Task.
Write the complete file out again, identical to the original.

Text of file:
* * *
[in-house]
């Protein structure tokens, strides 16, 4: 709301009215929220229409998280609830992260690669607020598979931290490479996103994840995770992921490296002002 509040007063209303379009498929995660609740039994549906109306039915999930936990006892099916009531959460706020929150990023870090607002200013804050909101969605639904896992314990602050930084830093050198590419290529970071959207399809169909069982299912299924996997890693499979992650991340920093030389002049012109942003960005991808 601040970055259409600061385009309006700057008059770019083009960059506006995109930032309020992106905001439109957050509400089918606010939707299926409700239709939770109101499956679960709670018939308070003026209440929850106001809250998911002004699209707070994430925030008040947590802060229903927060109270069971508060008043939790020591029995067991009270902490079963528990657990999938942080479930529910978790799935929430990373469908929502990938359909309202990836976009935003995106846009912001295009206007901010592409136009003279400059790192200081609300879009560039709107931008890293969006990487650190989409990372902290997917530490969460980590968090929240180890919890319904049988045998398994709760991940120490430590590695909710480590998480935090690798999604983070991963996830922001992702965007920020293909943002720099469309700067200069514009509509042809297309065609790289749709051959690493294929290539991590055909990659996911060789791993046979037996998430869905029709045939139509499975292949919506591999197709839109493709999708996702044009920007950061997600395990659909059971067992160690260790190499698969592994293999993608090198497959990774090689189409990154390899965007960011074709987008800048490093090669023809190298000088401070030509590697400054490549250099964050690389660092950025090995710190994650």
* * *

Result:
[in-house]
């Protein structure tokens, strides 16, 4: 709301009215929220229409998280609830992260690669607020598979931290490479996103994840995770992921490296002002 509040007063209303379009498929995660609740039994549906109306039915999930936990006892099916009531959460706020929150990023870090607002200013804050909101969605639904896992314990602050930084830093050198590419290529970071959207399809169909069982299912299924996997890693499979992650991340920093030389002049012109942003960005991808 601040970055259409600061385009309006700057008059770019083009960059506006995109930032309020992106905001439109957050509400089918606010939707299926409700239709939770109101499956679960709670018939308070003026209440929850106001809250998911002004699209707070994430925030008040947590802060229903927060109270069971508060008043939790020591029995067991009270902490079963528990657990999938942080479930529910978790799935929430990373469908929502990938359909309202990836976009935003995106846009912001295009206007901010592409136009003279400059790192200081609300879009560039709107931008890293969006990487650190989409990372902290997917530490969460980590968090929240180890919890319904049988045998398994709760991940120490430590590695909710480590998480935090690798999604983070991963996830922001992702965007920020293909943002720099469309700067200069514009509509042809297309065609790289749709051959690493294929290539991590055909990659996911060789791993046979037996998430869905029709045939139509499975292949919506591999197709839109493709999708996702044009920007950061997600395990659909059971067992160690260790190499698969592994293999993608090198497959990774090689189409990154390899965007960011074709987008800048490093090669023809190298000088401070030509590697400054490549250099964050690389660092950025090995710190994650």